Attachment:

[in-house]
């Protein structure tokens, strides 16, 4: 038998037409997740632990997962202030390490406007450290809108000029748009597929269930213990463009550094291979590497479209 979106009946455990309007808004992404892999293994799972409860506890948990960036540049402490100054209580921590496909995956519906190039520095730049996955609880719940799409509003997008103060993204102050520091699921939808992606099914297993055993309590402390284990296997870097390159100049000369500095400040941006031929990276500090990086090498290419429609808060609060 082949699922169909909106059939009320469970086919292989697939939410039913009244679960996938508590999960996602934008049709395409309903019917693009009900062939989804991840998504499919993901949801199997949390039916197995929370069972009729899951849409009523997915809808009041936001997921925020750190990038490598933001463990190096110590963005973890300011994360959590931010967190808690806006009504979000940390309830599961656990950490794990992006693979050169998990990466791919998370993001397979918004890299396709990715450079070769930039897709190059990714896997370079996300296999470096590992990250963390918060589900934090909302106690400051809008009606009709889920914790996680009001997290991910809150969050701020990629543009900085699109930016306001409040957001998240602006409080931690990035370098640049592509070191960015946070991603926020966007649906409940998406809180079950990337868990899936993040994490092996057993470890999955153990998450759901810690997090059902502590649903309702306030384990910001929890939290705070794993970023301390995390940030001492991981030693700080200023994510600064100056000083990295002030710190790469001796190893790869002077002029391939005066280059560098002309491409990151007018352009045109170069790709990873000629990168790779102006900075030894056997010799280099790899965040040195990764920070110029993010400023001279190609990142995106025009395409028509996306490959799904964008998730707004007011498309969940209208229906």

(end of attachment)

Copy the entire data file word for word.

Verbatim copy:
[in-house]
């Protein structure tokens, strides 16, 4: 038998037409997740632990997962202030390490406007450290809108000029748009597929269930213990463009550094291979590497479209 979106009946455990309007808004992404892999293994799972409860506890948990960036540049402490100054209580921590496909995956519906190039520095730049996955609880719940799409509003997008103060993204102050520091699921939808992606099914297993055993309590402390284990296997870097390159100049000369500095400040941006031929990276500090990086090498290419429609808060609060 082949699922169909909106059939009320469970086919292989697939939410039913009244679960996938508590999960996602934008049709395409309903019917693009009900062939989804991840998504499919993901949801199997949390039916197995929370069972009729899951849409009523997915809808009041936001997921925020750190990038490598933001463990190096110590963005973890300011994360959590931010967190808690806006009504979000940390309830599961656990950490794990992006693979050169998990990466791919998370993001397979918004890299396709990715450079070769930039897709190059990714896997370079996300296999470096590992990250963390918060589900934090909302106690400051809008009606009709889920914790996680009001997290991910809150969050701020990629543009900085699109930016306001409040957001998240602006409080931690990035370098640049592509070191960015946070991603926020966007649906409940998406809180079950990337868990899936993040994490092996057993470890999955153990998450759901810690997090059902502590649903309702306030384990910001929890939290705070794993970023301390995390940030001492991981030693700080200023994510600064100056000083990295002030710190790469001796190893790869002077002029391939005066280059560098002309491409990151007018352009045109170069790709990873000629990168790779102006900075030894056997010799280099790899965040040195990764920070110029993010400023001279190609990142995106025009395409028509996306490959799904964008998730707004007011498309969940209208229906």